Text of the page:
A protester is escorted out of the premises as Donald Trump addresses a crowd in Aiken, South Carolina, Saturday, Dec. 12, 2015. Reuters/Christopher Aluka Berry

Four Republican presidential hopefuls are planning to attend a conference Monday organized by a man who has long promoted wild conspiracy theories. Frank Gaffney’s Center for Security Policy is hosting the so-called National Security Action Summit in Las Vegas, addresssing, the group says, border insecurity and the threats of Iran, Islamic law and global jihad.

It's billed as an event featuring “the most influential national security practitioners of our day,” and speakers include Ben Carson, Ted Cruz, Carly Fiorina and Rick Santorum.

Gaffney is known for reckless claims, from tying the Iraqi dictator Saddam Hussein to the 1995 Oklahoma City bombing (which was perpetrated by white, right-wing extremist Timothy McVeigh) to accusing Hillary Clinton’s aide Huma Abedin of being a secret agent of the Muslim Brotherhood.

The presence of so many Republican presidential canditates at an event hosted by a conspiracy theorist raises questions about the electability of those currently leading in the polls. The attendance of four candidates — including Cruz, who has taken the lead in Iowa — comes a week after front-runner Donald Trump called for a “total and complete shutdown of Muslims entering the United States” after the Dec. 2 Islamic-extremist-inspired mass shooting in San Bernardino, California. Trump is not on the schedule for the Las vegas event.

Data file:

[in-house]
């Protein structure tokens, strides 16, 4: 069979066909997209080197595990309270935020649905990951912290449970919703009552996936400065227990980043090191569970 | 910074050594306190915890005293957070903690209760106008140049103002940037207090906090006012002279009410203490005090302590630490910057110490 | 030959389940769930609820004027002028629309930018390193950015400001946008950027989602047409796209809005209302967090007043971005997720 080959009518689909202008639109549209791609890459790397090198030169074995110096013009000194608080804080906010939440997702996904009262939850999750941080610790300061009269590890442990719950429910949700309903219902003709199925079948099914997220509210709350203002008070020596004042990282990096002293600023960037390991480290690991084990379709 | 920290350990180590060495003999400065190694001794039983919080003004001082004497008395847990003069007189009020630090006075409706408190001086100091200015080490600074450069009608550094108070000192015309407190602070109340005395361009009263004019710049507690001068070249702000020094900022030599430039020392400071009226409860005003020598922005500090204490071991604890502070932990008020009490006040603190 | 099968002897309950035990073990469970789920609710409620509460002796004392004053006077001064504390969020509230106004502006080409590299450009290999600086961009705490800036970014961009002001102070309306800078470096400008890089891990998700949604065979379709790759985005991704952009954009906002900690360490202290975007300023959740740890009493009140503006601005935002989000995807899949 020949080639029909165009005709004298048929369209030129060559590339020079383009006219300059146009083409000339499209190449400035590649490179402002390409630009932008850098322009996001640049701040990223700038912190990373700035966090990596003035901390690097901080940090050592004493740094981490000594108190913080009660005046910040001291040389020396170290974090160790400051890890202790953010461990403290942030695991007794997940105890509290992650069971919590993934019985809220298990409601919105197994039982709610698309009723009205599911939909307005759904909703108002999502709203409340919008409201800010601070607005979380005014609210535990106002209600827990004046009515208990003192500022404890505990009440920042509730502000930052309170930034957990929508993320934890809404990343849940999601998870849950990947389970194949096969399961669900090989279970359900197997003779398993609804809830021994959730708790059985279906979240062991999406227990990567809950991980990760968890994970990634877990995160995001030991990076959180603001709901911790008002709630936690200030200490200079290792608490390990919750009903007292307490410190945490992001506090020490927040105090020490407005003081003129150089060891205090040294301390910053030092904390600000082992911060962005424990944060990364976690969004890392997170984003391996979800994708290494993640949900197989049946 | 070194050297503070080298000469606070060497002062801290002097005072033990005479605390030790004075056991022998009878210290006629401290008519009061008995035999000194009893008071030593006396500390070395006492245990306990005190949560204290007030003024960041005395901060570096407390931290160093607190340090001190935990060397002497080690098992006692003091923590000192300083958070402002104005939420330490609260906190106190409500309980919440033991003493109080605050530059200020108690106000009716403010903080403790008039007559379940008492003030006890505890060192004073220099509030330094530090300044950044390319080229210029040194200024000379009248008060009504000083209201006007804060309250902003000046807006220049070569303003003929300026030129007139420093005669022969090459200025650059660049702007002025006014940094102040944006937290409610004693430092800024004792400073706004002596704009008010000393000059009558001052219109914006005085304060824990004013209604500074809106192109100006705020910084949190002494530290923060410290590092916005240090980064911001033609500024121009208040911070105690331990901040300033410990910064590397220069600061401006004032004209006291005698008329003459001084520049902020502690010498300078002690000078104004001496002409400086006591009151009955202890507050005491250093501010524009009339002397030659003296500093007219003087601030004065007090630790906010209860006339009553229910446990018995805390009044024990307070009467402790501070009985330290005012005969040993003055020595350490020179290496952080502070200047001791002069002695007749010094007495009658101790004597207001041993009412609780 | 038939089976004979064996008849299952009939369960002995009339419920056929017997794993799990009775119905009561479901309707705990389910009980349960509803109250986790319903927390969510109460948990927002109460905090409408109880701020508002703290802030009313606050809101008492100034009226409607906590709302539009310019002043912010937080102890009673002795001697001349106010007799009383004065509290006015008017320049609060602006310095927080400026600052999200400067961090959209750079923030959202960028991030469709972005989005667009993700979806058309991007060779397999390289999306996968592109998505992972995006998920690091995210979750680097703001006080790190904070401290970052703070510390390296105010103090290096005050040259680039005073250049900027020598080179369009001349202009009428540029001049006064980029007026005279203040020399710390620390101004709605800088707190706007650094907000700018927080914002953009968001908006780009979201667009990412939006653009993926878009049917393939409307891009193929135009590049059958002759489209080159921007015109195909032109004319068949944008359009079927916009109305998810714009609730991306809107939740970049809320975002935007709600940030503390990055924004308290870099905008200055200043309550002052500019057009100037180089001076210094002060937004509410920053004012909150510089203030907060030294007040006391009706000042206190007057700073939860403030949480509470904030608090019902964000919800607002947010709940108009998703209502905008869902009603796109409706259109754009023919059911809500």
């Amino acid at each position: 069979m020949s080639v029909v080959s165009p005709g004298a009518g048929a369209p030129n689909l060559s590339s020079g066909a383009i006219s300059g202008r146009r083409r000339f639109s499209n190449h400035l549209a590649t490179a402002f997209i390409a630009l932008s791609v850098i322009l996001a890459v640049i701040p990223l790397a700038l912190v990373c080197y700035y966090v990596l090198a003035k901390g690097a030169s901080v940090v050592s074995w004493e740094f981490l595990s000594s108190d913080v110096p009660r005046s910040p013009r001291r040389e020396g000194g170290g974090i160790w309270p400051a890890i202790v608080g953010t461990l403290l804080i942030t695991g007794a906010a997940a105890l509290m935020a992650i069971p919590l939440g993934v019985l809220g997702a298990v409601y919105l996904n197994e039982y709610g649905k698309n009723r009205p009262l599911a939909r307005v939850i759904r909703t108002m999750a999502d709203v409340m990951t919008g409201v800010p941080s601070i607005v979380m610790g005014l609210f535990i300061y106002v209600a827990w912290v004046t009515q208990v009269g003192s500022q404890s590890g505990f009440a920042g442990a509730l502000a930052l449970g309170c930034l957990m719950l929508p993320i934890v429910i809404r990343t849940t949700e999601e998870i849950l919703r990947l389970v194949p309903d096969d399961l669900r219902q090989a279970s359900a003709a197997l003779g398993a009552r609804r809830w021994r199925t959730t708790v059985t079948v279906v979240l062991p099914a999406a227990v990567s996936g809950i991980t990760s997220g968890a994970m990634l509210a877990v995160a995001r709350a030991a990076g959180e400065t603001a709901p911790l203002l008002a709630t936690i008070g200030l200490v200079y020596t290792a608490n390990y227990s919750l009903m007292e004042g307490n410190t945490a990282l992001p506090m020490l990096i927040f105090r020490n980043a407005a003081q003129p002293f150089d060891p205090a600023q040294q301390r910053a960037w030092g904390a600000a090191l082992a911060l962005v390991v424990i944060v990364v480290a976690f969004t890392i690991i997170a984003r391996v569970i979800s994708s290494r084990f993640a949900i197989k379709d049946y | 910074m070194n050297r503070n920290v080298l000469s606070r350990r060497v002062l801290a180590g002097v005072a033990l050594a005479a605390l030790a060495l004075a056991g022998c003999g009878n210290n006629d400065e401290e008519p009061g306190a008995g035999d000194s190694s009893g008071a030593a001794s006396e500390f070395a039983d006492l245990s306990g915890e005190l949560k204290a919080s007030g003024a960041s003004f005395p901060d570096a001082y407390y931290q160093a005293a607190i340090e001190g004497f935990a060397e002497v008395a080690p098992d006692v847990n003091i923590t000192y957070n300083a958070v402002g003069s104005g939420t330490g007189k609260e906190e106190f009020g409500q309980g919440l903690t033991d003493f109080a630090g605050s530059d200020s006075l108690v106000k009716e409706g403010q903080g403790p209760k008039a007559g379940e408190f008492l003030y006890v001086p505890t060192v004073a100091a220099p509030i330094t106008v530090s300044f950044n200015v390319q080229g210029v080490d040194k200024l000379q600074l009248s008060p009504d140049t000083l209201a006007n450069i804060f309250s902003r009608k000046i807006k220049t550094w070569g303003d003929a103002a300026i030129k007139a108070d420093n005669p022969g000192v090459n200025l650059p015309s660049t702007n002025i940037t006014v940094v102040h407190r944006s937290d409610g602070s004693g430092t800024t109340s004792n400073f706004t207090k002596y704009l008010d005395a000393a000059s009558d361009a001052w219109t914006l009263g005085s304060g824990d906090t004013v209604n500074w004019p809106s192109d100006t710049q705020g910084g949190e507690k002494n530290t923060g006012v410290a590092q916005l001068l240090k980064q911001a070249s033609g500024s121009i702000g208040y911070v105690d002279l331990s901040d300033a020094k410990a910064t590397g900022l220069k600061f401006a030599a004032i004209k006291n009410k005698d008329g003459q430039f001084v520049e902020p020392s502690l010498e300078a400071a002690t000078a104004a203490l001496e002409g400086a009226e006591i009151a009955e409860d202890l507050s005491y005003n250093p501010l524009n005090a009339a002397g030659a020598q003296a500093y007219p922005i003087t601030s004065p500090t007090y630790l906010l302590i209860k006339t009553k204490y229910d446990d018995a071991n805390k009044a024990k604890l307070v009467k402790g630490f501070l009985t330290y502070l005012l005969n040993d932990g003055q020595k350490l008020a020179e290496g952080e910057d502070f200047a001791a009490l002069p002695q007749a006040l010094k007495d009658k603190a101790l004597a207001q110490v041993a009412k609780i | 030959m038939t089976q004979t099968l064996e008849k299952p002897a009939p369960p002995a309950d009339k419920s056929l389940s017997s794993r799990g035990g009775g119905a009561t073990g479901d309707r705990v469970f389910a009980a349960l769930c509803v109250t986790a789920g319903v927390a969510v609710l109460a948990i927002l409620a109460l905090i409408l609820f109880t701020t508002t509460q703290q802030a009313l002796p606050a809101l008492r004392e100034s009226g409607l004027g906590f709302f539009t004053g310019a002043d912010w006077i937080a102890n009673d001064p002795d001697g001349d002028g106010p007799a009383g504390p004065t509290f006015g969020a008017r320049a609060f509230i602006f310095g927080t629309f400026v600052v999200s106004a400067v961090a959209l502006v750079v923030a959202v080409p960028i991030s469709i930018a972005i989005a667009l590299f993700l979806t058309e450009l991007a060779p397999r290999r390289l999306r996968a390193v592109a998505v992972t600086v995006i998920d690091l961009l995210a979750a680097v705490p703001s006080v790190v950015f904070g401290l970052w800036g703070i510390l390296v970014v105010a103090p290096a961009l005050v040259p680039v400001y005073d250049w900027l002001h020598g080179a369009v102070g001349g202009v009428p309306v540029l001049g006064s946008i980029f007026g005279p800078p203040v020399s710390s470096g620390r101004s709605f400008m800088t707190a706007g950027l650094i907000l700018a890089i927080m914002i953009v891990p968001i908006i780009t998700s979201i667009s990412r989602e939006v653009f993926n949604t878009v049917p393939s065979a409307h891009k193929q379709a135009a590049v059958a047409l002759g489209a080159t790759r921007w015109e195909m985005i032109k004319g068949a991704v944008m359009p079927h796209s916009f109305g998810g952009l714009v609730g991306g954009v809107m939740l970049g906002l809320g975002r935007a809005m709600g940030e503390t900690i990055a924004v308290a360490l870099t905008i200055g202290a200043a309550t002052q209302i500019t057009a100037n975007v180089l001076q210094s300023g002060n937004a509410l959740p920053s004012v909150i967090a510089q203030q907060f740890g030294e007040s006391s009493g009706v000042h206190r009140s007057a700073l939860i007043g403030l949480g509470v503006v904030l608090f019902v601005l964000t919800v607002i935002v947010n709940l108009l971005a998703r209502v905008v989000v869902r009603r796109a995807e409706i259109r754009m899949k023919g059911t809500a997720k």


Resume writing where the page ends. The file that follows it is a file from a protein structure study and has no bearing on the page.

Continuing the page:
Trump pointed to a Center for Security Policy poll claiming that nearly one in four U.S. Muslims believe violence is justified against anyone who offends Islam and that a majority wants the choice of being governed by Islamic law, which prescribes the death penalty for adulterers, apostates and gays.

The poll has been called “deeply flawed” because it was performed as an “opt-in” survey, in which respondents volunteer to offer their feedback rather than being approached randomly by pollsters. According to the American Association of Public Opinion Research, surveys involving “self-selected volunteers” have no statistical validity.

Last month, Cruz -- who currently ranks second behind Trump in the RCP Republican presidential poll index –spoke at a conference in Des Moines, Iowa, hosted by Pastor Kevin Swanson, who believes that gay people should be put to death in accordance with biblical teaching.

The Southern Poverty Law Center, a civil rights group that tracks extremists, considers Gaffney “one of the country’s most notorious Islamophobes,” who believes the presence of 3 million Muslims in the United State is a threat to American democracy.